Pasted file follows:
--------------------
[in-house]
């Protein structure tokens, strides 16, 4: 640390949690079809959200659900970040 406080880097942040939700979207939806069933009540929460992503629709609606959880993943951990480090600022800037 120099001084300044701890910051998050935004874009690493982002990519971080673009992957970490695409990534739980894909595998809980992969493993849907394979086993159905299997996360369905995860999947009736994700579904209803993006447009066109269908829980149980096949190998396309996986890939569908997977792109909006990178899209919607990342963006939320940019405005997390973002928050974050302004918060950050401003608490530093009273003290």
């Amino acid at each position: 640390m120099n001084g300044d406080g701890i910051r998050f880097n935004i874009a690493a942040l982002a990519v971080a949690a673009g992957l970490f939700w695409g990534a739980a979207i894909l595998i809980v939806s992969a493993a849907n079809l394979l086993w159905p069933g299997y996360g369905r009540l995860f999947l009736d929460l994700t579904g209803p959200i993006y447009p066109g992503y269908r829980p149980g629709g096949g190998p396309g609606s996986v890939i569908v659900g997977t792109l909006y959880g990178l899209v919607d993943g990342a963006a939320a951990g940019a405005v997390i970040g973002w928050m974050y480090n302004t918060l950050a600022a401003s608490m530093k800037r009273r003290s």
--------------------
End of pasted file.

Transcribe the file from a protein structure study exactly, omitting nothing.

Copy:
[in-house]
């Protein structure tokens, strides 16, 4: 640390949690079809959200659900970040 406080880097942040939700979207939806069933009540929460992503629709609606959880993943951990480090600022800037 120099001084300044701890910051998050935004874009690493982002990519971080673009992957970490695409990534739980894909595998809980992969493993849907394979086993159905299997996360369905995860999947009736994700579904209803993006447009066109269908829980149980096949190998396309996986890939569908997977792109909006990178899209919607990342963006939320940019405005997390973002928050974050302004918060950050401003608490530093009273003290």
């Amino acid at each position: 640390m120099n001084g300044d406080g701890i910051r998050f880097n935004i874009a690493a942040l982002a990519v971080a949690a673009g992957l970490f939700w695409g990534a739980a979207i894909l595998i809980v939806s992969a493993a849907n079809l394979l086993w159905p069933g299997y996360g369905r009540l995860f999947l009736d929460l994700t579904g209803p959200i993006y447009p066109g992503y269908r829980p149980g629709g096949g190998p396309g609606s996986v890939i569908v659900g997977t792109l909006y959880g990178l899209v919607d993943g990342a963006a939320a951990g940019a405005v997390i970040g973002w928050m974050y480090n302004t918060l950050a600022a401003s608490m530093k800037r009273r003290s």